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Are Insiders Selling Home Bancorp, Inc. (NASDAQ:HBCP) Stock?

Simply Wall St

We often see insiders buying up shares in companies that perform well over the long term. Unfortunately, there are also plenty of examples of share prices declining precipitously after insiders have sold shares. So shareholders might well want to know whether insiders have been buying or selling shares in Home Bancorp, Inc. (NASDAQ:HBCP).

Do Insider Transactions Matter?

It is perfectly legal for company insiders, including board members, to buy and sell stock in a company. However, such insiders must disclose their trading activities, and not trade on inside information.

We would never suggest that investors should base their decisions solely on what the directors of a company have been doing. But it is perfectly logical to keep tabs on what insiders are doing. As Peter Lynch said, 'insiders might sell their shares for any number of reasons, but they buy them for only one: they think the price will rise.

Check out our latest analysis for Home Bancorp

The Last 12 Months Of Insider Transactions At Home Bancorp

The President, John Bordelon, made the biggest insider sale in the last 12 months. That single transaction was for US$232k worth of shares at a price of US$35.84 each. That means that even when the share price was below the current price of US$38.26, an insider wanted to cash in some shares. As a general rule we consider it to be discouraging when insiders are selling below the current price, because it suggests they were happy with a lower valuation. While insider selling is not a positive sign, we can't be sure if it does mean insiders think the shares are fully valued, so it's only a weak sign. This single sale was just 3.6% of John Bordelon's stake.

In the last twelve months insiders purchased 4000 shares for US$152k. But they sold 33663 for US$1.2m. Over the last year we saw more insider selling of Home Bancorp shares, than buying. The average sell price was around US$36.13. We don't gain confidence from insider selling below the recent share price. Since insiders sell for many reasons, we wouldn't put too much weight on it. You can see the insider transactions (by individuals) over the last year depicted in the chart below. If you click on the chart, you can see all the individual transactions, including the share price, individual, and the date!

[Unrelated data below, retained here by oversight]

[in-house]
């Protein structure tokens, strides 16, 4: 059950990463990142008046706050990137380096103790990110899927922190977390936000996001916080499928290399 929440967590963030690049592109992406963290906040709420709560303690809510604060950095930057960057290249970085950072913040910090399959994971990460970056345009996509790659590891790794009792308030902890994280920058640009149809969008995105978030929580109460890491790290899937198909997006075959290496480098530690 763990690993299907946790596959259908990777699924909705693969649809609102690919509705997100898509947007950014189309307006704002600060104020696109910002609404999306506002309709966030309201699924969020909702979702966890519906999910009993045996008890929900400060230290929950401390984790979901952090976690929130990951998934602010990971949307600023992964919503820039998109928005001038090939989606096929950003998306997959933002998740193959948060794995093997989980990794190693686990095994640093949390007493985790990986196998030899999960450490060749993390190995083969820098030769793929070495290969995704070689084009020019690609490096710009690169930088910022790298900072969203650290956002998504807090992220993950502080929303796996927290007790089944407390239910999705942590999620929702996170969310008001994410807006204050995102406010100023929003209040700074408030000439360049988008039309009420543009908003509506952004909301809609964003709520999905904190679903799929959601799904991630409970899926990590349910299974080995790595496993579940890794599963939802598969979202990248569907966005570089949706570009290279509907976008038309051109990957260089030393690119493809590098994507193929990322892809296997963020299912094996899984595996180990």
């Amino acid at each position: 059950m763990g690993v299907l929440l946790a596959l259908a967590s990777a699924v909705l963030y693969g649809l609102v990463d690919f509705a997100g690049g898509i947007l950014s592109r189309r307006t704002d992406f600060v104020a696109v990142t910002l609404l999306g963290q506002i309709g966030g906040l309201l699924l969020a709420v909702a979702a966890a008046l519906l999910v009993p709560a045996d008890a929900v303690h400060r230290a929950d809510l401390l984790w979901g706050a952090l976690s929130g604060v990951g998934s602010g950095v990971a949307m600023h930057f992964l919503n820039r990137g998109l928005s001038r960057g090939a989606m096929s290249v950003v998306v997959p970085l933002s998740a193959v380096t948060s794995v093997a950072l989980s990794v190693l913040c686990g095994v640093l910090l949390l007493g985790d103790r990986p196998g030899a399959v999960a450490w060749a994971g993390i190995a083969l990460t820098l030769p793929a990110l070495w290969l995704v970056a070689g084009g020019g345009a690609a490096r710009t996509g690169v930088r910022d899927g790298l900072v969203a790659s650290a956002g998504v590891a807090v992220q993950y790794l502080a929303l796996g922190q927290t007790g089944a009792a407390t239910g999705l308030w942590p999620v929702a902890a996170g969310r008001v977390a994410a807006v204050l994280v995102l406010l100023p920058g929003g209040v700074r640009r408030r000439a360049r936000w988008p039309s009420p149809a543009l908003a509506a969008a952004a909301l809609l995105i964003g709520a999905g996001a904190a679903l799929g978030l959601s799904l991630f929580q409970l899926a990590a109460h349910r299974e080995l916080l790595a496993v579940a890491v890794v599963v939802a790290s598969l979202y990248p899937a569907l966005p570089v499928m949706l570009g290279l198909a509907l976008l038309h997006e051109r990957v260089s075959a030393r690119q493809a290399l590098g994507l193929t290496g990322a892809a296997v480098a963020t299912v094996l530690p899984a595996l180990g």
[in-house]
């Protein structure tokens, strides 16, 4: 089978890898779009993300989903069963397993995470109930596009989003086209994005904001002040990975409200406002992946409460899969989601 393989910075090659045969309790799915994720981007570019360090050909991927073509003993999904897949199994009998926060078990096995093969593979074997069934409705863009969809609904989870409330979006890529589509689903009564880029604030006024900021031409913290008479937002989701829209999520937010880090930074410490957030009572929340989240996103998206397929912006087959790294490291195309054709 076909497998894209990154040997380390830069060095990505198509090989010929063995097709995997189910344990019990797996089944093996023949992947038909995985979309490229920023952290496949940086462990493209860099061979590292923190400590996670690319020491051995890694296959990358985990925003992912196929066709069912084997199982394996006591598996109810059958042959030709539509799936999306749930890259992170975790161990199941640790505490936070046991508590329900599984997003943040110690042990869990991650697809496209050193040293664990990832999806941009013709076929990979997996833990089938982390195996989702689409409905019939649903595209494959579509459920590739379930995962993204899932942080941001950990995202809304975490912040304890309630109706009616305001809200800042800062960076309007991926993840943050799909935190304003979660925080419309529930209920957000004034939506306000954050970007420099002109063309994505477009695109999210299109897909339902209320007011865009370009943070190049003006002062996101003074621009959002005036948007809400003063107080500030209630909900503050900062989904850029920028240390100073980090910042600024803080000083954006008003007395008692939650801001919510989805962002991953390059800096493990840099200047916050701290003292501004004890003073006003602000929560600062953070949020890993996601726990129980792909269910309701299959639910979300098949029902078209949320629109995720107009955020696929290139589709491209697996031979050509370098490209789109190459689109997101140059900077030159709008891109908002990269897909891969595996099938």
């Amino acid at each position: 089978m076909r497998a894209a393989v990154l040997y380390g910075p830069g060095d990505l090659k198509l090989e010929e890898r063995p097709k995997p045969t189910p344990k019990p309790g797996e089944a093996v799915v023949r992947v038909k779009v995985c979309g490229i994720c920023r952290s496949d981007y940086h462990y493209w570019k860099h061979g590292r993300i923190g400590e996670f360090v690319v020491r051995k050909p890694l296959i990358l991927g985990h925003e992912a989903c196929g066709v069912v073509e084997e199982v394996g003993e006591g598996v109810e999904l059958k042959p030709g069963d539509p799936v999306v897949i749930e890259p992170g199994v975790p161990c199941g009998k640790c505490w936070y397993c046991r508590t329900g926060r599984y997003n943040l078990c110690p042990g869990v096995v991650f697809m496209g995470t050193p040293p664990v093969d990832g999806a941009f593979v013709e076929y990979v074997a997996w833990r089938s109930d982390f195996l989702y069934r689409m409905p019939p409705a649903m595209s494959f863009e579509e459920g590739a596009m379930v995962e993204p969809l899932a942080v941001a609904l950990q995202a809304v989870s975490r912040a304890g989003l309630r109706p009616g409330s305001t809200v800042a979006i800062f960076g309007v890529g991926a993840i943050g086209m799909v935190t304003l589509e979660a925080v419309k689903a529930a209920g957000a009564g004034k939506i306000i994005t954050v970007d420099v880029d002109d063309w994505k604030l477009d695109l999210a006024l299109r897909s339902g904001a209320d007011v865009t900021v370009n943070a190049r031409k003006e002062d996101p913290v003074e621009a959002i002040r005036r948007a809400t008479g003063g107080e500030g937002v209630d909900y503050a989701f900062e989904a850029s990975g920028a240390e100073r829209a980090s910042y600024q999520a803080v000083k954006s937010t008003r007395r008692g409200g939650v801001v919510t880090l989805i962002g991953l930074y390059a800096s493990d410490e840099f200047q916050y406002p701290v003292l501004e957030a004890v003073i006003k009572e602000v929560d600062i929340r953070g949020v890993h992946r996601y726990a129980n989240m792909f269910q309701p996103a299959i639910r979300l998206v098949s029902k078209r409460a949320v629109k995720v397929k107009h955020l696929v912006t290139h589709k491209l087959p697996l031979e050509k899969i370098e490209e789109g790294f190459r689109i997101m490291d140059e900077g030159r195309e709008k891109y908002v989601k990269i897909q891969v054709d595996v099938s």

NasdaqGS:HBCP Recent Insider Trading, November 12th 2019

If you like to buy stocks that insiders are buying, rather than selling, then you might just love this free list of companies. (Hint: insiders have been buying them).

Home Bancorp Insiders Are Selling The Stock

Over the last three months, we've seen significant insider selling at Home Bancorp. Specifically, Executive VP & CFO Joseph Zanco ditched US$226k worth of shares in that time, and we didn't record any purchases whatsoever. Overall this makes us a bit cautious, but it's not the be all and end all.

Insider Ownership of Home Bancorp

Looking at the total insider shareholdings in a company can help to inform your view of whether they are well aligned with common shareholders. I reckon it's a good sign if insiders own a significant number of shares in the company. Insiders own 12% of Home Bancorp shares, worth about US$44m. While this is a strong but not outstanding level of insider ownership, it's enough to indicate some alignment between management and smaller shareholders.

So What Do The Home Bancorp Insider Transactions Indicate?

An insider sold stock recently, but they haven't been buying. Zooming out, the longer term picture doesn't give us much comfort. But it is good to see that Home Bancorp is growing earnings. Insider ownership isn't particularly high, so this analysis makes us cautious about the company. We'd think twice before buying! If you are like me, you may want to think about whether this company will grow or shrink. Luckily, you can check this free report showing analyst forecasts for its future.

Of course Home Bancorp may not be the best stock to buy. So you may wish to see this free collection of high quality companies.

For the purposes of this article, insiders are those individuals who report their transactions to the relevant regulatory body. We currently account for open market transactions and private dispositions, but not derivative transactions.

We aim to bring you long-term focused research analysis driven by fundamental data. Note that our analysis may not factor in the latest price-sensitive company announcements or qualitative material.

If you spot an error that warrants correction, please contact the editor at editorial-team@simplywallst.com. This article by Simply Wall St is general in nature. It does not constitute a recommendation to buy or sell any stock, and does not take account of your objectives, or your financial situation. Simply Wall St has no position in the stocks mentioned. Thank you for reading.